Can My Body Reject Breast Implants? | Breast Augmentation | The Plastic Surgery Clinic


Hi, I’m Dr. Frank Lista here at The Plastic
Surgery Clinic and we’re doing consultations today where patients come in and talk to me
about surgery. And I’ve had a few patients in the last couple of days ask me the same
question: “can my body reject a breast implant?” Well, here’s a breast implant. This is a cohesive
gel breast implant, one of the most common implants that we use. They also come in saline.
So the short answer is no. You can’t reject a breast implant the way you would reject
an organ, like a kidney transplant. That reaction – rejection – is an autoimmune reaction, or
a reaction where your immune system attacks the organ. That doesn’t happen with breast
implants because they don’t initiate an autoimmune response. So the answer is no, you can’t get
rejection, and I’ve never seen it, I’ve been a plastic surgeon for 25 years and I’ve never
read about it in the medical literature. Your body, though, can react to an implant, giving
you a condition called capsular contracture. Capsular contracture is a condition where
your body forms scar tissue around the implant. If you have too much scar tissue, then the
scar tissue can get tight and squeeze the implant and make your breasts feel hard. If
it’s really hard, it could actually hurt, but otherwise the breast looks fine but just
feels hard when you touch it. It’s not your breast going hard, and it’s not your implant
going hard, it’s just the scar tissue squeezing the implant like this, and when you touch
it that makes it feel hard. So that’s called capsular contracture. It’s not a rejection,
it’s a reaction to the implant. So people say, well what happens if I get capsular contracture?
Well, first of all, it’s really rare, somewhere between 1 and 3% – super low. In fact, we’ve
just published a paper showing, with smooth implants placed in our clinic, over 1,000
cases, our capsular contracture rate is 1.3%, the lowest published rate of any capsular
contracture paper in the world, and so that’s really good. If you are one of the unlucky
1 or 2% to get that, then there’s an operation we can do to fix it, and that operation goes
in, we change the implant and release the scar tissue, and that usually works. Sometimes,
though, it doesn’t work and if it doesn’t work then the patient has a choice: either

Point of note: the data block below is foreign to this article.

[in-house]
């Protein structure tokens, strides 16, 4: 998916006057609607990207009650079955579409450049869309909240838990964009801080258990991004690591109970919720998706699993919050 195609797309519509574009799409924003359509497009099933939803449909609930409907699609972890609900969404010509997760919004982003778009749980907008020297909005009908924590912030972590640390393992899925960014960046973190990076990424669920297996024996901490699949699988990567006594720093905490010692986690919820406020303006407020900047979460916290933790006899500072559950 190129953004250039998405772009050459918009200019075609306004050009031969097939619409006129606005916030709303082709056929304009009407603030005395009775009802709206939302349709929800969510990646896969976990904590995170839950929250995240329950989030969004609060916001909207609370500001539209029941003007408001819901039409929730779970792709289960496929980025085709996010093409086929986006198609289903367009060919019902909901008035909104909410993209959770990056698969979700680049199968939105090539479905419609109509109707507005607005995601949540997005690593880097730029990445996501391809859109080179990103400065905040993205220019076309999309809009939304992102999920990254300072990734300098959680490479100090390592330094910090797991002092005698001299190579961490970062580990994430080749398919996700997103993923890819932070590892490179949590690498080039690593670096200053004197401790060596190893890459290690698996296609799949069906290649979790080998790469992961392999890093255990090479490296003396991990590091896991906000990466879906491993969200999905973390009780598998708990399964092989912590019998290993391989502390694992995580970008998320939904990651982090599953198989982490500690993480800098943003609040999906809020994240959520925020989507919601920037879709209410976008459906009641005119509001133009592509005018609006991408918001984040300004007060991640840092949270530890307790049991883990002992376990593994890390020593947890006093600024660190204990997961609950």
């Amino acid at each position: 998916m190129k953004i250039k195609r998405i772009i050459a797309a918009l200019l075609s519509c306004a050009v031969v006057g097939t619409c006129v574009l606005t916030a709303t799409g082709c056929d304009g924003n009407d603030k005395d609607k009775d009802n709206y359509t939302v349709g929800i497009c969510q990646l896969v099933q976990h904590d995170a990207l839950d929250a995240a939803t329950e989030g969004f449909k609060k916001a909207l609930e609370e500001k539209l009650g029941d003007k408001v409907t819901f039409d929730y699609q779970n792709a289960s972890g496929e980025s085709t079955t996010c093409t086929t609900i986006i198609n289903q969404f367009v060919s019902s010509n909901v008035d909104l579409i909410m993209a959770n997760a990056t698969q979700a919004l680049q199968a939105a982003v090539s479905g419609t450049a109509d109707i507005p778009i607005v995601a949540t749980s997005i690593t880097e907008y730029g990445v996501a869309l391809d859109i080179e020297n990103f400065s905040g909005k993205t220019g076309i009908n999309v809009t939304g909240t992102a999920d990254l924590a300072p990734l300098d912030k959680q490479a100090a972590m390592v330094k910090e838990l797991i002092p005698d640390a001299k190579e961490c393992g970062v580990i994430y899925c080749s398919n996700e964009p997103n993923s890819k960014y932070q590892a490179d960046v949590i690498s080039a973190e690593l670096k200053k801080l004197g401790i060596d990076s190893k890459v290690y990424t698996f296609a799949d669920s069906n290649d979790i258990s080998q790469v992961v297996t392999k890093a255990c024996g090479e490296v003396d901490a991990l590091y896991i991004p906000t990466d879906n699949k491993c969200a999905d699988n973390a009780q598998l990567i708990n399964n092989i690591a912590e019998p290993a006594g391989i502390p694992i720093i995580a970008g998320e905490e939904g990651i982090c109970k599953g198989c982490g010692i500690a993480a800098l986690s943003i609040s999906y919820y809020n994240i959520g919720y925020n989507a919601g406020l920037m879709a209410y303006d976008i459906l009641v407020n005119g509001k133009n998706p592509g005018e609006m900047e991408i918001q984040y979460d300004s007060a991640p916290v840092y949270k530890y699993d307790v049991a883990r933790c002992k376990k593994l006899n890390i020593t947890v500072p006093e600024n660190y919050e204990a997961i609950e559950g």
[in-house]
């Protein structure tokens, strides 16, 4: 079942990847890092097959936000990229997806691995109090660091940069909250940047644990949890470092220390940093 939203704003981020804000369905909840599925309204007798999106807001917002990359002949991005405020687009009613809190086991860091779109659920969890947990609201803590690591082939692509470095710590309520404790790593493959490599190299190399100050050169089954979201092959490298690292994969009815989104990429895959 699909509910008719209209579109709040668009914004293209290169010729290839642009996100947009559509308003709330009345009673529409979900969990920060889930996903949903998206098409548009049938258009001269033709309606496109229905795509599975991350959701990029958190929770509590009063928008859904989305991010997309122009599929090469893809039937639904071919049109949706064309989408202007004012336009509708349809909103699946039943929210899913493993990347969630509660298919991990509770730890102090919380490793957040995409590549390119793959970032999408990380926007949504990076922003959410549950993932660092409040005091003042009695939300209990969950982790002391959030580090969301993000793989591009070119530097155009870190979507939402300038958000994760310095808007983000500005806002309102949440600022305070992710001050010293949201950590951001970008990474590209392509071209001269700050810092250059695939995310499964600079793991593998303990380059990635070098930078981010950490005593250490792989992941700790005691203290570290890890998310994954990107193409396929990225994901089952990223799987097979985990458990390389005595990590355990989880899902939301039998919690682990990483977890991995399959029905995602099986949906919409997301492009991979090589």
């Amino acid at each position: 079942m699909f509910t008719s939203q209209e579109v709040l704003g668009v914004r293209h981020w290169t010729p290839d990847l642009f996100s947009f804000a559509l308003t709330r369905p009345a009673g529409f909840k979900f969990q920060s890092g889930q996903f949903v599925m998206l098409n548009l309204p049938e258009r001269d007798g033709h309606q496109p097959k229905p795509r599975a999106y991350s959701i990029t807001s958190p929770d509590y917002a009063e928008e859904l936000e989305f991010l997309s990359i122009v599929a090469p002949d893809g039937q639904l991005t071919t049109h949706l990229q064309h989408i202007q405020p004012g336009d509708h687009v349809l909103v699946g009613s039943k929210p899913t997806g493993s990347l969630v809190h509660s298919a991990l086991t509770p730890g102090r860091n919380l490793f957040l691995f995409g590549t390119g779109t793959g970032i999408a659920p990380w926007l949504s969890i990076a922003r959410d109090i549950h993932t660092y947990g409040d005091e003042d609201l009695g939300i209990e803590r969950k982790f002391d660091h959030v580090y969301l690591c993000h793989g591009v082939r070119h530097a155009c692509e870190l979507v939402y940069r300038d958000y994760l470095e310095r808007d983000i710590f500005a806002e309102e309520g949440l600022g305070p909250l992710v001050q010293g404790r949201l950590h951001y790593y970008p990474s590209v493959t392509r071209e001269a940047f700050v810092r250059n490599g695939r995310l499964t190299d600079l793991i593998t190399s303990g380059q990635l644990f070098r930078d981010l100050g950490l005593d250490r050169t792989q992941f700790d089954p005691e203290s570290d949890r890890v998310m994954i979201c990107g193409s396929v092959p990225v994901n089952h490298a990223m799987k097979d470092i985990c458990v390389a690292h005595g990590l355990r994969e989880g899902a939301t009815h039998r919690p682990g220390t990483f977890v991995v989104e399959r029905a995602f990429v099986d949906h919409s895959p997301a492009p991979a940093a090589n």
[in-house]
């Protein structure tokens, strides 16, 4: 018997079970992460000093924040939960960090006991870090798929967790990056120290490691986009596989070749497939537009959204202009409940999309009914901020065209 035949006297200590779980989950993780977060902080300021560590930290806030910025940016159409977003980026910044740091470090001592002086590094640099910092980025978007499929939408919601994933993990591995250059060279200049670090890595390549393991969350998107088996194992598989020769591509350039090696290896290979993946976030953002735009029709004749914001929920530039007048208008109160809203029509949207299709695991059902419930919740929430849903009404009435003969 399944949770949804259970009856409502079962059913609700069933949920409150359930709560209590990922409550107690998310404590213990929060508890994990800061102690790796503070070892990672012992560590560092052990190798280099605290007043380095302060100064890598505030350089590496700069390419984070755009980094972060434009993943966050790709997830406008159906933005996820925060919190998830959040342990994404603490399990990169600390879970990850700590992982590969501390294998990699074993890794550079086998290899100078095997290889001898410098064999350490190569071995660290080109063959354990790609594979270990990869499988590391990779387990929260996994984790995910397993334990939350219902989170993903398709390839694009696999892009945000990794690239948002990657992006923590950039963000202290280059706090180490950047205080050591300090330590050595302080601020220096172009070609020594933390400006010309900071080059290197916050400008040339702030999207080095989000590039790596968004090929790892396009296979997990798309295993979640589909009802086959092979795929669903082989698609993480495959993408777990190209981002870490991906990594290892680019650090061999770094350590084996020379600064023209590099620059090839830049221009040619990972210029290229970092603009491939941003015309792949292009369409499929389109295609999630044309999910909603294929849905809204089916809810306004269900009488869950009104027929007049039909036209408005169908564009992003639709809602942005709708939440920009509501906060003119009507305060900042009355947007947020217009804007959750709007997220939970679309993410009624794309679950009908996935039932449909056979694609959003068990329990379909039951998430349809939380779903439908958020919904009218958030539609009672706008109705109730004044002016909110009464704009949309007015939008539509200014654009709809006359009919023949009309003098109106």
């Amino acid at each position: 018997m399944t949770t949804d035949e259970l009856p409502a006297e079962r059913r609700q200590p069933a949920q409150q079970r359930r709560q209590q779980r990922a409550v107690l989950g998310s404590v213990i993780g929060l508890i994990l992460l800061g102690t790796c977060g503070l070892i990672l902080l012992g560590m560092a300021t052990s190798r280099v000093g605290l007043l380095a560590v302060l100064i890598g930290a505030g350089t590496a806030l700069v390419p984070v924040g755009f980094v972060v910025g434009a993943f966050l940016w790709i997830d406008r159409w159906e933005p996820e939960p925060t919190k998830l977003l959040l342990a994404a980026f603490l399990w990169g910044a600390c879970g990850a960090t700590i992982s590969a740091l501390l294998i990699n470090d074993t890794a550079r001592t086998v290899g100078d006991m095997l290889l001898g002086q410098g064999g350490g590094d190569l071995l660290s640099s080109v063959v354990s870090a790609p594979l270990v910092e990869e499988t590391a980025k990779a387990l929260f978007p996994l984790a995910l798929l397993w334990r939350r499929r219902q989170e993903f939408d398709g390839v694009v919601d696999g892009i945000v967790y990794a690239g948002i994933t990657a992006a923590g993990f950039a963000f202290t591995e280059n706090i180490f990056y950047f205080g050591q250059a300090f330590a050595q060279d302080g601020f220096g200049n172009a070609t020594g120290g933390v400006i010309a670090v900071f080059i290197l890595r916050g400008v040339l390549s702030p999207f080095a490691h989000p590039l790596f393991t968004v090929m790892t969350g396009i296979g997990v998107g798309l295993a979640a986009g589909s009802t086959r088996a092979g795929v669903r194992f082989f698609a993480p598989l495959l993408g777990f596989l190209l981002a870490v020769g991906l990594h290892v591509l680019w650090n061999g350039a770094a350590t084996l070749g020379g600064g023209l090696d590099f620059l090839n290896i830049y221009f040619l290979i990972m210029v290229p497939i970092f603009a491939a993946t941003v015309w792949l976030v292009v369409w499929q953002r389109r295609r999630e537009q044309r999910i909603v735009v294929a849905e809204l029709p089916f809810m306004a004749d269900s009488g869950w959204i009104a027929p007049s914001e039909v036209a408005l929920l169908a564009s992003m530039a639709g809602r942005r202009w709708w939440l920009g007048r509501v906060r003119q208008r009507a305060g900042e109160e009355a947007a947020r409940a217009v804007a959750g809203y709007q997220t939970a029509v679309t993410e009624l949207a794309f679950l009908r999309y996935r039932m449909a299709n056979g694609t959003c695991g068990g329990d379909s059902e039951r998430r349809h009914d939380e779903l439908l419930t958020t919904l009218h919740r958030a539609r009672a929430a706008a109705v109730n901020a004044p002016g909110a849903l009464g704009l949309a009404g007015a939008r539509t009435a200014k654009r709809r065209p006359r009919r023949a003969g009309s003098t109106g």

live with the implant the way it is, or remove it. And if you remove it, the hardness goes
away. Lots of people decide just to leave it if the second operation fails and if they
leave it, the breast looks okay, it just feels hard if you touch it. So the answer is: no,
you can’t reject, your body can’t reject an implant, you can develop capsular contracture,
which is scar tissue, but that’s pretty rare and we can usually fix it. And our super low
rate of capsular contracture is just a reflection of how well we do things here at The Plastic
Surgery Clinic because we want your operation to look great and we want it to be super safe.
So thanks for watching, follow us on Twitter and YouTube and keep updated on the website
because we’re always changing it and adding to my blog and putting in video logs. Thanks
for watching.

4 thoughts on “Can My Body Reject Breast Implants? | Breast Augmentation | The Plastic Surgery Clinic

  1. This doesn't really describe what they are made of. Do the implant manufacturers give you an ingredient list? Do you actually know what the chemical composition is? What if patients have a reaction to the chemical makeup or metals?

  2. that's a lie your body can reject anything foreign no matter what it is made of. the capsule surrounding the implant is part of the rejection process. also alcl cancer has a direct link to breast implants but you're not going to tell patients that because if they don't get augmentation you make no money. for anyone who reads this look up breast implant illness before you decide

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